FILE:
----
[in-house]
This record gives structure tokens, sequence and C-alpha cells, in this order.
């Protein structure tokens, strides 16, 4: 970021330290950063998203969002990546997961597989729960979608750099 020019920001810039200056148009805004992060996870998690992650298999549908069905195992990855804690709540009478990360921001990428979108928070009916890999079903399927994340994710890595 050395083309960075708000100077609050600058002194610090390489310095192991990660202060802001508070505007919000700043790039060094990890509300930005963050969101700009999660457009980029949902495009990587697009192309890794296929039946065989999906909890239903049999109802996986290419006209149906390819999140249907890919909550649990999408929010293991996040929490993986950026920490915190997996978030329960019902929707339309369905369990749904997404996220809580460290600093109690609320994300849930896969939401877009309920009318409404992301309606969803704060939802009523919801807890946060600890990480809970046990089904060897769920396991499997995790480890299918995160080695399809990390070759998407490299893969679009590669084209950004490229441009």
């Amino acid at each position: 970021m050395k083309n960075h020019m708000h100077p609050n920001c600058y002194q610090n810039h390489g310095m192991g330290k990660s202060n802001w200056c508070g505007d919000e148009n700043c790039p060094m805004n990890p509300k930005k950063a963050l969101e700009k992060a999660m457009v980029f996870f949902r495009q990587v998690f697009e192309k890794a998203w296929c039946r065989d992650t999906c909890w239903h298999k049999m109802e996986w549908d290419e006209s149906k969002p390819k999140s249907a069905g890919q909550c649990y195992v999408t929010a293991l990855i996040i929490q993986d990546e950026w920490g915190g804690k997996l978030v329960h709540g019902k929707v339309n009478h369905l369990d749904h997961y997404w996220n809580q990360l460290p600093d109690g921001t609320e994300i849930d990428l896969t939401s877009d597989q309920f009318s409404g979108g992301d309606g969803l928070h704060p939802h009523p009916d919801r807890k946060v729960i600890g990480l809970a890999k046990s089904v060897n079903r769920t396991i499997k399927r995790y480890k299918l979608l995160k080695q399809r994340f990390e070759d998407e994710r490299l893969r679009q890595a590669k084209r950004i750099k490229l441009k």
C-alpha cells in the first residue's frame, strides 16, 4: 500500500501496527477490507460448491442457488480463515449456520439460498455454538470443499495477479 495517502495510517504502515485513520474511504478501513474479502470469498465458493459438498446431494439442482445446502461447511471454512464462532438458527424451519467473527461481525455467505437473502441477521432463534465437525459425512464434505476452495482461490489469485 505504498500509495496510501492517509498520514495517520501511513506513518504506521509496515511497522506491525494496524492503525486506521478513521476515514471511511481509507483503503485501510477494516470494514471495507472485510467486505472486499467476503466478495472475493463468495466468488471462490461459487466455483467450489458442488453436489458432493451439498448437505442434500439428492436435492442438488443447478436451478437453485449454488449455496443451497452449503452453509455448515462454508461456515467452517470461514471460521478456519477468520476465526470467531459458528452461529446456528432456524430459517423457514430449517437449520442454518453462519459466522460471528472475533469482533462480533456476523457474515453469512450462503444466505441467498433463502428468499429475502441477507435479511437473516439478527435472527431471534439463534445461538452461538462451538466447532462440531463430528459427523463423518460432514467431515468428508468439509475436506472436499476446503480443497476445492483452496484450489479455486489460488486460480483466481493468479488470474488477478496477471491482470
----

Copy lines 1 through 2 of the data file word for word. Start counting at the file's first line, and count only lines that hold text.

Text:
[in-house]
This record gives structure tokens, sequence and C-alpha cells, in this order.